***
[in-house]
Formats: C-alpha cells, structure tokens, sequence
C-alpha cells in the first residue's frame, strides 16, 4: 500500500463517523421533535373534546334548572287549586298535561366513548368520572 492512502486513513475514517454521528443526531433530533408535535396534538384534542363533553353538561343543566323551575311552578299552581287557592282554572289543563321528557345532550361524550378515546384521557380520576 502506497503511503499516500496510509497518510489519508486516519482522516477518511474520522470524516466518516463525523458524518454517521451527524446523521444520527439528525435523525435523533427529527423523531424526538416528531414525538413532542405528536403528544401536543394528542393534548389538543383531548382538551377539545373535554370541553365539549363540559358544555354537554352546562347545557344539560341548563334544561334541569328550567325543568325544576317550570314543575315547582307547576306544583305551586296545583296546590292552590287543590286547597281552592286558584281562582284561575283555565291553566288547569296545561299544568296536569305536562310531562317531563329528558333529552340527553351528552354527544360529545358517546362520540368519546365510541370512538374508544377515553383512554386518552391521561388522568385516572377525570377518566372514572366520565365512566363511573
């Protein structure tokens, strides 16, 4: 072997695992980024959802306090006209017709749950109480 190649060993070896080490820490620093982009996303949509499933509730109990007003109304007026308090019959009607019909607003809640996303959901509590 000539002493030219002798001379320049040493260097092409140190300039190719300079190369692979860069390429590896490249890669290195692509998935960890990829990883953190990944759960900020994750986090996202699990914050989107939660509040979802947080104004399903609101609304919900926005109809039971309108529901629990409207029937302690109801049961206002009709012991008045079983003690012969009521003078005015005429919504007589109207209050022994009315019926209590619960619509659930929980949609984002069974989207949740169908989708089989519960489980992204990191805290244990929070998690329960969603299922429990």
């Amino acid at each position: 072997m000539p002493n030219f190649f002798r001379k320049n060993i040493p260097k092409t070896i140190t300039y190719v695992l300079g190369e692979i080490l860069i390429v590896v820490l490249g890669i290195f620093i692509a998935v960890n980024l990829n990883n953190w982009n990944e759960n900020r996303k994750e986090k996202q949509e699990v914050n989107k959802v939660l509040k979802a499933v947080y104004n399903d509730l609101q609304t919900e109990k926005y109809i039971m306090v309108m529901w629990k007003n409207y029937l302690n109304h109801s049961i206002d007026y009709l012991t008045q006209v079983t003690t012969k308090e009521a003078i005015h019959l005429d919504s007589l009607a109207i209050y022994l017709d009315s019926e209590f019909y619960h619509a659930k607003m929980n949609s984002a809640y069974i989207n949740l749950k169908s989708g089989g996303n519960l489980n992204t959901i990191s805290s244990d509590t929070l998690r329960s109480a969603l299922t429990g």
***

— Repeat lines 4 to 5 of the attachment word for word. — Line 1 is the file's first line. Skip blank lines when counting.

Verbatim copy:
């Protein structure tokens, strides 16, 4: 072997695992980024959802306090006209017709749950109480 190649060993070896080490820490620093982009996303949509499933509730109990007003109304007026308090019959009607019909607003809640996303959901509590 000539002493030219002798001379320049040493260097092409140190300039190719300079190369692979860069390429590896490249890669290195692509998935960890990829990883953190990944759960900020994750986090996202699990914050989107939660509040979802947080104004399903609101609304919900926005109809039971309108529901629990409207029937302690109801049961206002009709012991008045079983003690012969009521003078005015005429919504007589109207209050022994009315019926209590619960619509659930929980949609984002069974989207949740169908989708089989519960489980992204990191805290244990929070998690329960969603299922429990």
């Amino acid at each position: 072997m000539p002493n030219f190649f002798r001379k320049n060993i040493p260097k092409t070896i140190t300039y190719v695992l300079g190369e692979i080490l860069i390429v590896v820490l490249g890669i290195f620093i692509a998935v960890n980024l990829n990883n953190w982009n990944e759960n900020r996303k994750e986090k996202q949509e699990v914050n989107k959802v939660l509040k979802a499933v947080y104004n399903d509730l609101q609304t919900e109990k926005y109809i039971m306090v309108m529901w629990k007003n409207y029937l302690n109304h109801s049961i206002d007026y009709l012991t008045q006209v079983t003690t012969k308090e009521a003078i005015h019959l005429d919504s007589l009607a109207i209050y022994l017709d009315s019926e209590f019909y619960h619509a659930k607003m929980n949609s984002a809640y069974i989207n949740l749950k169908s989708g089989g996303n519960l489980n992204t959901i990191s805290s244990d509590t929070l998690r329960s109480a969603l299922t429990g």